Who Are Your Twitter Followers? How Do You Compare?Support
We aren’t on Twitter all day. If we were, we’d never get anything done. It’s easy to get pulled into many conversations and spend hours there. Aside from Twitter chats and the occasional reply, we schedule our tweets throughout the day rather than responding live. This spreads out our presence and helps us avoid dominating the Twitter stream. We create every reply, retweet, and original tweet.
To help improve our Twitter experience, we check out Followerwonk from Moz. The tool can help you find people to follow, identify the best times to tweet, and tell you about your followers and follows. And it includes lots of great visuals for easier data analysis.
Find influencers to follow
Enter industry-related keywords of people you want to follow in the search tool. To find influencers to follow, sort the results by social authority. You can improve your chances of starting a conversation with an influencer by shooting for those who fall somewhere in the middle.
Those with high social authority get deluged with direct tweets. Those with low social authority won’t be heard. Thus go for Goldilocks’ favorite of just right. This would be the people between 20 and 50. Review the tweets from people who are often retweeted to see what kind of content grabs people interested in your industry.
Another way to find people to follow is to look at your direct or indirect competitors to see what followers they have in common. Any overlaps is a sign the follower is interested in your type of business. Unfortunately, this approach won’t work for all businesses as it depends on whether your competitors are active. A lot of times, it’s other competitors who follow your competitors.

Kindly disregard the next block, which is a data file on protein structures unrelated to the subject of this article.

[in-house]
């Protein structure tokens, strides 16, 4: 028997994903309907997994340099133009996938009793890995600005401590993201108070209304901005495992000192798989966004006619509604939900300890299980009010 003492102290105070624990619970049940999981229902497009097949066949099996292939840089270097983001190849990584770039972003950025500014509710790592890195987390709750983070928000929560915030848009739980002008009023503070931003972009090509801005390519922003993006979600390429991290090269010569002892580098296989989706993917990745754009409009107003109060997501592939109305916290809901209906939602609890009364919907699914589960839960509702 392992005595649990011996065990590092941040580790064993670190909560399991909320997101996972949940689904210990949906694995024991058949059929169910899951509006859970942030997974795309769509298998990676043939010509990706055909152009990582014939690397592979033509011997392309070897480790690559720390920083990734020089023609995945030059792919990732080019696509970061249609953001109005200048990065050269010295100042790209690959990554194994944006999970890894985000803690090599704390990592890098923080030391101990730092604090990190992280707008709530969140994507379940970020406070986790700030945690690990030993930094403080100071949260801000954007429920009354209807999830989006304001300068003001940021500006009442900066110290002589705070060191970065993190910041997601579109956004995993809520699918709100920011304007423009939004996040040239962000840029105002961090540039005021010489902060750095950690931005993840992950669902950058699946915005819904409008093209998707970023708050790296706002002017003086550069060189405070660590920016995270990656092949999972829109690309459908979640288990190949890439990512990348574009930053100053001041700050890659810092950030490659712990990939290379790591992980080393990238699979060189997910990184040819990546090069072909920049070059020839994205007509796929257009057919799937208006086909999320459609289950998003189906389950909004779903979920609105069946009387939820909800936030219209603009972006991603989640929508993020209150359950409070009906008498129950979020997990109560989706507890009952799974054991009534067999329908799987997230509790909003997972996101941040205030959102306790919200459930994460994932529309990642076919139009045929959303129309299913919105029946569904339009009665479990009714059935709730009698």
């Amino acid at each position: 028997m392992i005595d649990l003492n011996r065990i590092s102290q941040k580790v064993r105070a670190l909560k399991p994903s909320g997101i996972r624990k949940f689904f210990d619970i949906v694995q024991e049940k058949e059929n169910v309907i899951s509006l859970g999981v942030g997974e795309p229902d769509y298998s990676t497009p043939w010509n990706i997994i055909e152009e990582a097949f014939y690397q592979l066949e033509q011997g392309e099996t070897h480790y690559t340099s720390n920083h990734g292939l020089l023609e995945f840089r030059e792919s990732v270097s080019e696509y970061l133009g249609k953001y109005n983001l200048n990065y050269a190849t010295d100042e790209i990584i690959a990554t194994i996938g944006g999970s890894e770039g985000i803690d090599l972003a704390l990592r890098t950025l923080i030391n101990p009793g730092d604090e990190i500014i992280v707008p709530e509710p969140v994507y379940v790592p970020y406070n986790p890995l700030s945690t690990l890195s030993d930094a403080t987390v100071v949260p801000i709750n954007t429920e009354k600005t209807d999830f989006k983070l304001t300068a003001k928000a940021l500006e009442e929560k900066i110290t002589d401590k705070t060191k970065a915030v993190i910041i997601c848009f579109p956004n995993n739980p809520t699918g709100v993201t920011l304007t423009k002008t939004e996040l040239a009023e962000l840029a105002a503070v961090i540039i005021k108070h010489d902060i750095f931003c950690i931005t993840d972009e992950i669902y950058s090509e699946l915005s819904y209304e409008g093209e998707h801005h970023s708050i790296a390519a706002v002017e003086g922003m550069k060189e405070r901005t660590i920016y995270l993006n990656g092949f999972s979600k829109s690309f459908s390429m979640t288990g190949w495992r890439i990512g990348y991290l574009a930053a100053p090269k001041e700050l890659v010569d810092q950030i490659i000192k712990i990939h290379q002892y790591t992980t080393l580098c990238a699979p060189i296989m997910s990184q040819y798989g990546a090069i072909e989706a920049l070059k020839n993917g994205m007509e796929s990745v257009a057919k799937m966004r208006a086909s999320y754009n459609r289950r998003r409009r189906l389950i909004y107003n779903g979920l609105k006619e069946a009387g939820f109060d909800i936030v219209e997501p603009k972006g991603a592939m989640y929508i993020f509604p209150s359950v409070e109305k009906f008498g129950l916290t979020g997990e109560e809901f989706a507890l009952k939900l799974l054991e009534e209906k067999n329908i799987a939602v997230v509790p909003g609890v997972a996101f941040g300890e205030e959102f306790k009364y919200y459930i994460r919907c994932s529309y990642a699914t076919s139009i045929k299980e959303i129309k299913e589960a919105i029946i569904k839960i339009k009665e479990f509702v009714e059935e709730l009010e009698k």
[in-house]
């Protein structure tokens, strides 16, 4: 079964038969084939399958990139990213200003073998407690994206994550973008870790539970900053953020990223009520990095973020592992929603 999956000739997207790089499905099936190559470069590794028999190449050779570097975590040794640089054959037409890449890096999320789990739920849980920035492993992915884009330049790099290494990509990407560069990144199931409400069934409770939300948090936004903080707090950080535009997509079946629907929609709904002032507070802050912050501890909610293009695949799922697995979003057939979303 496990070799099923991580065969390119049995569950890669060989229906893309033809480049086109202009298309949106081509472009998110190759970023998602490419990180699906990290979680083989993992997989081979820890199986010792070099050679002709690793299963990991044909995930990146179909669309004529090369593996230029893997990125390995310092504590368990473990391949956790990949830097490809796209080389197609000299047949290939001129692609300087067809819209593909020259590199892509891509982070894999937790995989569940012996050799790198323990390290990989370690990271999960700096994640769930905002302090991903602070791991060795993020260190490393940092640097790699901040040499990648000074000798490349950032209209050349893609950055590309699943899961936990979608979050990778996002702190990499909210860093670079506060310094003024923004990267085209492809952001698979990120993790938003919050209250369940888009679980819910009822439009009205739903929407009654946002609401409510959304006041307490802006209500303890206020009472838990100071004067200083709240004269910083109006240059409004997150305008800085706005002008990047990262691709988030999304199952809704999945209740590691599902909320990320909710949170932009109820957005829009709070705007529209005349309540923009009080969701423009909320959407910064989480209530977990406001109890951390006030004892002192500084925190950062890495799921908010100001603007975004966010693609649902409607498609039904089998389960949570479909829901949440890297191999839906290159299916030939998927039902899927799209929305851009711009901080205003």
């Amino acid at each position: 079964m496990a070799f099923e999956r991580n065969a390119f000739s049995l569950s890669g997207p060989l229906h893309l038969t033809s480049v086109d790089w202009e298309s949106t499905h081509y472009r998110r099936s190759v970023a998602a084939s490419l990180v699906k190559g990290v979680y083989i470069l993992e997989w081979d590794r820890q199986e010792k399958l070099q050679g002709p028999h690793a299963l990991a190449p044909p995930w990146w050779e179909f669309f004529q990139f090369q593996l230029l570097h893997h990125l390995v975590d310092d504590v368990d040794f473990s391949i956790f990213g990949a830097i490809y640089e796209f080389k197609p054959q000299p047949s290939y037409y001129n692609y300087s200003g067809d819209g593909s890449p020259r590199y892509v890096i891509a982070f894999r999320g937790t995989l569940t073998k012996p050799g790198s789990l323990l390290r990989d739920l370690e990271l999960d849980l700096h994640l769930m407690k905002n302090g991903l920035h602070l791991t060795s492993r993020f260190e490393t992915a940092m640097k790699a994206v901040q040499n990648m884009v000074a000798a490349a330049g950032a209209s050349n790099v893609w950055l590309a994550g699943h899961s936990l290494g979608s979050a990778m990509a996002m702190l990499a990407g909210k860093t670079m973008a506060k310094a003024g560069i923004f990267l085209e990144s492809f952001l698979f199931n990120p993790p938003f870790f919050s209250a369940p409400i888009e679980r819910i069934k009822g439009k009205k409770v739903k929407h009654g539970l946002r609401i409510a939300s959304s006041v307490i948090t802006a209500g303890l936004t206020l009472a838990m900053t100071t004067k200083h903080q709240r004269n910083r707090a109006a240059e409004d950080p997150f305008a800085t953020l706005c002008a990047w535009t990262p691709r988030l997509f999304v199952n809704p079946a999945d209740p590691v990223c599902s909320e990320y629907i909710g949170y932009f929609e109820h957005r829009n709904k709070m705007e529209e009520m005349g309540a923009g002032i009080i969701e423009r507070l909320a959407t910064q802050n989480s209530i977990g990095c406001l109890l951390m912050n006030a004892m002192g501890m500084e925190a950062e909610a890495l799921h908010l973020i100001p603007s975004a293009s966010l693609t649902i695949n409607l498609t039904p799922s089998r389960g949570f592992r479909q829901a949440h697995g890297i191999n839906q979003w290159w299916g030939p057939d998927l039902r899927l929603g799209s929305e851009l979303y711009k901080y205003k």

You can also study the followers of publications, writers, and evangelists. Look closer at the ones who appear in the overlaps with a social authority of at least 20. Since our software syncs Outlook with phones and tablets, we compared three smartphone-related companies. Just 22 people follow all three. Easy peasy.
This Venn diagram comparing followers proves helpful as we aren’t about to follow 1,000 people.
This list contains names, number of tweets, following and follower numbers, account age, and social authority. We check out the interesting ones and follow those who interest us.
Beware that Followerwonk showed the default egg avatar for one of the accounts. The account actually has an original avatar. What we find curious is that one account with thousands of followers and an authority of 30 has an automated Twitter stream with the same message. We wouldn’t follow them directly without checking them out first.
When are the best times to tweet?
We could read all the articles about the best times to tweet. But the answer is different for every user. Those articles can offer a guidance, a starting point. We experiment with different times to find the most effective times. Followerwonk can help here.
It does a good job of identifying the best times to tweet. The tool analyzes the people a user follows and the people who follow the user. According to Followerwonk data, our followers are most active during lunchtime. And, as luck would have it, the people we follow are also most active around that time too.
What if the two charts were different? Which one should you use to determine when to tweet? That’s a tough call. You follow people you want to engage. But if they’re not following you back, they’re not likely to see your tweets. The people who follow you have a better chance of hearing from you and responding. The downside is that they may not be your target audience.